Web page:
Eating in Season- Fall
What drives our decisions to buy the foods we do? Is it the tricky marketing that packaging often displays? Cost? Certain nutrients we are looking to include in our diets? Could be any number of reasons, but I"m willing to bet that most of us have taste at the top of the list.
Have you ever bought a winter tomato to bite into it and discover it's mealy, tasteless, barely even red features less than pleasing? I have. Compare that to a fresh out of the garden summer tomato that's rich in flavor, color and juiciness, and there is a world of a difference. And that main difference is season (well, ok, and grown in a hot house compared to a garden).
Buying and eating what's in season is not only easy on the wallet, but delightful for our tastebuds.
Easy on the wallet due to the simple law of supply and demand. When certain produce is in season, you are rewarded for choosing what's currently growing- both financially and in flavor.
The delightfully deliciousness is the natural outcome of produce ripening in it's natural environment. It just tastes better when we get to eat something that was harvested within a few days of when we eat it. Now, another big part of this is also choosing food that is locally in season. This can be challenging depending on where you live and the season. Check out www.localharvest.org to discover seasonal produce guides and farmer's markets for your area.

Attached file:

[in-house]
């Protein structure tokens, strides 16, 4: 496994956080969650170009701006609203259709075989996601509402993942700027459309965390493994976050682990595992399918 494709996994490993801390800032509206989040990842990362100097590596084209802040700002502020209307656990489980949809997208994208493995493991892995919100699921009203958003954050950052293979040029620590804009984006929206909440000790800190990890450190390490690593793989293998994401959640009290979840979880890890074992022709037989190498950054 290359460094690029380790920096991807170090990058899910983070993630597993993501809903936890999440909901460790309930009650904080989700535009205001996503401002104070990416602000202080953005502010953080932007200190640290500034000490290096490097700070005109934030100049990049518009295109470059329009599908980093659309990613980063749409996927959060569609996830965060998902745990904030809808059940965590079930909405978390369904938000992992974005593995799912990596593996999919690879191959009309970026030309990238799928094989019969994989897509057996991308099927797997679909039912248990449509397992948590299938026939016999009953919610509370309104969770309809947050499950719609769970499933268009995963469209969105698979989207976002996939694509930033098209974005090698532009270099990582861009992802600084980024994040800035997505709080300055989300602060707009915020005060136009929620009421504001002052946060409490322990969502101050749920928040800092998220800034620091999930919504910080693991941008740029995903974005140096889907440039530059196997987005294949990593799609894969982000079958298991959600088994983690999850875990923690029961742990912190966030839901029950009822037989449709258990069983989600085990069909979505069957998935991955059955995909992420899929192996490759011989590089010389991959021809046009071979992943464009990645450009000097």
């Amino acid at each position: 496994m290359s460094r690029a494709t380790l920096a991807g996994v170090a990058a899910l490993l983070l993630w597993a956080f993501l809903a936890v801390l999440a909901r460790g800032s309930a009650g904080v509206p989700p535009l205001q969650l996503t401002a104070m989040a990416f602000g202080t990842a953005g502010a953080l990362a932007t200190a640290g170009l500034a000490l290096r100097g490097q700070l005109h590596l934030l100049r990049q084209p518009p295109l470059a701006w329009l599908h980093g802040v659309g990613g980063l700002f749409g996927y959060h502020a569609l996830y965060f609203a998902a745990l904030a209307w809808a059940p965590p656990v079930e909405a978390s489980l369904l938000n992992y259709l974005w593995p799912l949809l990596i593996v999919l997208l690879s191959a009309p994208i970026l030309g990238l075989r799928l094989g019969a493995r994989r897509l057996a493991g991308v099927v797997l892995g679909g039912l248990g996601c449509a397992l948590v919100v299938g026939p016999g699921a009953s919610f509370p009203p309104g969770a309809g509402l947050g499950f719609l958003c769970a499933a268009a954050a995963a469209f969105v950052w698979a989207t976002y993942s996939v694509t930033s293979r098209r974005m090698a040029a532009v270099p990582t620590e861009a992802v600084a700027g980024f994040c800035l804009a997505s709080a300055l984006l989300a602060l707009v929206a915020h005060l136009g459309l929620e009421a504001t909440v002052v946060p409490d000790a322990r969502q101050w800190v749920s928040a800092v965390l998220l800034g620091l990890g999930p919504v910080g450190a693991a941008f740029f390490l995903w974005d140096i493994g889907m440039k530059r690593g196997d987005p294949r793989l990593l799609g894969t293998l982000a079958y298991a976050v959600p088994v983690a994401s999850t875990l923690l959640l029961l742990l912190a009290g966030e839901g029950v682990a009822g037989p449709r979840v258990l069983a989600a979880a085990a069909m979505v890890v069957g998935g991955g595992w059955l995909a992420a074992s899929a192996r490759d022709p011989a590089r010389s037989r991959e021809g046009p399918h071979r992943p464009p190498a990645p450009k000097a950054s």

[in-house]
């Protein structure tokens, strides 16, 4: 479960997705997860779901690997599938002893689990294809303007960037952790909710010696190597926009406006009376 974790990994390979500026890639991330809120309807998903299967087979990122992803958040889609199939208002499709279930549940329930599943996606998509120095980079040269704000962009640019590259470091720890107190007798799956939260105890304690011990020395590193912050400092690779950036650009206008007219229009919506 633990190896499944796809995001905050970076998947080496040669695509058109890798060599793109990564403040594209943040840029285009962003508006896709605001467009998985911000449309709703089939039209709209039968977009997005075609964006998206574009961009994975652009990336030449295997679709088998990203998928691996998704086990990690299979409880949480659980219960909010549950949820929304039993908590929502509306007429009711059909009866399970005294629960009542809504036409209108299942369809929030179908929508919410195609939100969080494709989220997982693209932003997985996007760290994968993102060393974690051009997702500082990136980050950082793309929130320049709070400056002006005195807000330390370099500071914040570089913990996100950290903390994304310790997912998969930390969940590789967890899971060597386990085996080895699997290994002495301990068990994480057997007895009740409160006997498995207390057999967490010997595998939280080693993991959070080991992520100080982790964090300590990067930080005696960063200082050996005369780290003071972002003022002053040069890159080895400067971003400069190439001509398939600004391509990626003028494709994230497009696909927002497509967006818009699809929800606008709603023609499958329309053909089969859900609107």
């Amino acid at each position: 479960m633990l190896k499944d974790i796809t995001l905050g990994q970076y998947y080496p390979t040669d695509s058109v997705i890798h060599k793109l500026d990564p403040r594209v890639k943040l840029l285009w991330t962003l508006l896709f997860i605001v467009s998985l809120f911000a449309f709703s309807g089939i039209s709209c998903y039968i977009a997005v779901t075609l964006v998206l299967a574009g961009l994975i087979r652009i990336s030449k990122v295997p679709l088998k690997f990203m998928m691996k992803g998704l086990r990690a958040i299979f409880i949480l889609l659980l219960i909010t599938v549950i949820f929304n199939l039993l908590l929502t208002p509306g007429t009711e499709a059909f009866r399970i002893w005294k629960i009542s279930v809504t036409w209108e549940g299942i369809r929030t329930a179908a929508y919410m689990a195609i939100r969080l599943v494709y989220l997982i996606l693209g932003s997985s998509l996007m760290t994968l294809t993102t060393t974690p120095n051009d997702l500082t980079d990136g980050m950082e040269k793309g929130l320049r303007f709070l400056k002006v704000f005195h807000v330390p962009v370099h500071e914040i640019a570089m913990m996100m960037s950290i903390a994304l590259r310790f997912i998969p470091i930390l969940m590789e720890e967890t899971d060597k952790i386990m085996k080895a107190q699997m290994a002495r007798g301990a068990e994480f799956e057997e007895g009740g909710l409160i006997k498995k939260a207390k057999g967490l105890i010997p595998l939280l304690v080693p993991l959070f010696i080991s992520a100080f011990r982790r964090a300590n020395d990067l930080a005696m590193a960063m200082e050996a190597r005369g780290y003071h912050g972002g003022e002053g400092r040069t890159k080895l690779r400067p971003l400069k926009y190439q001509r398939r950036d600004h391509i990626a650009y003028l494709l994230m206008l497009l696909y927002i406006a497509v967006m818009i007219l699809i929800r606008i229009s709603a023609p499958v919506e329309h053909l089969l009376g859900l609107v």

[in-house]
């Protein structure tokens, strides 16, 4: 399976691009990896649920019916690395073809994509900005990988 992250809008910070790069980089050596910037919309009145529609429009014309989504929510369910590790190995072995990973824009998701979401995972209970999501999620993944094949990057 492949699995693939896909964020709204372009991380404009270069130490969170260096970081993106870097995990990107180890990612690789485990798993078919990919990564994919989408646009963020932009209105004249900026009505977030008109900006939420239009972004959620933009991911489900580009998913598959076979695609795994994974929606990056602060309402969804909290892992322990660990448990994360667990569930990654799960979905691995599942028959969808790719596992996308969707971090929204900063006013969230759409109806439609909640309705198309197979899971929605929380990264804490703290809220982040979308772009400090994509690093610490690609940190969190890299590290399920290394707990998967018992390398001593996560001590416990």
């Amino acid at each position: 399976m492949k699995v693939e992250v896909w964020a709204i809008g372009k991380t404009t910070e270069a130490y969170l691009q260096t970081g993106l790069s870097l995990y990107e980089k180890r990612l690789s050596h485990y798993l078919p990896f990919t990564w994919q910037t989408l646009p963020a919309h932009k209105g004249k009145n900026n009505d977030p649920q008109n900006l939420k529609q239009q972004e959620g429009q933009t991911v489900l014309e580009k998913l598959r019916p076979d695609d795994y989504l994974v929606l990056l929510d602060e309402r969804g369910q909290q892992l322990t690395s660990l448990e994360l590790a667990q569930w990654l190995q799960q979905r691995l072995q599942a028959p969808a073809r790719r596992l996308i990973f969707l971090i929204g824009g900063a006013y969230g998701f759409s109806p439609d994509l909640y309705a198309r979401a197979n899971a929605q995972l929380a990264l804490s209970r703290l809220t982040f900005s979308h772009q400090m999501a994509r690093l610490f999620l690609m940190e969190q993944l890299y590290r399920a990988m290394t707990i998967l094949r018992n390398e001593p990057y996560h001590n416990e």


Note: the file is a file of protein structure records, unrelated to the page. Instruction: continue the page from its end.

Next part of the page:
So, what's in season right now?
Apples, quince, broccoli, beets, carrots, mushrooms, winter squash, shallots, bananas, grapes, sage, sweet potatoes, pears, pumpkins, brussels sprouts, cauliflower, figs, plums, cranberries.
Here in the burbs of Chicago we have only a little fall left, which makes me think I'm a little late on this post...oh well, but here's what's in season locally right now (upper Midwest): apples, celery, cauliflower, broccoli, leeks, pumpkin, beets and turnips.
Our best option would be to buy locally AND what's in season, but that's oftentimes difficult. Wait, I take that back. I believe the best option is growing our produce ourselves! But if your green thumb is more the color of black and buying local is lacking in options right now, the next best thing is to purchase what's in season somewhere else. Many supermarkets display where the produce comes from, so try choosing something that's closer in location to minimize travel time and potential damage.
Another easy way to tell what's in season is to look for what's on sale. Generally the sale produce correlates with the seasonal produce.
Looking for ways to prepare seasonal produce? Why not buy on of our MissFIT Meals & Morsels Cookbook?! Visit our website at www.missfitcomplete.com to order yours. And one for your best friend. And one for your neighbor...and your sister, cousin and Mom. :)
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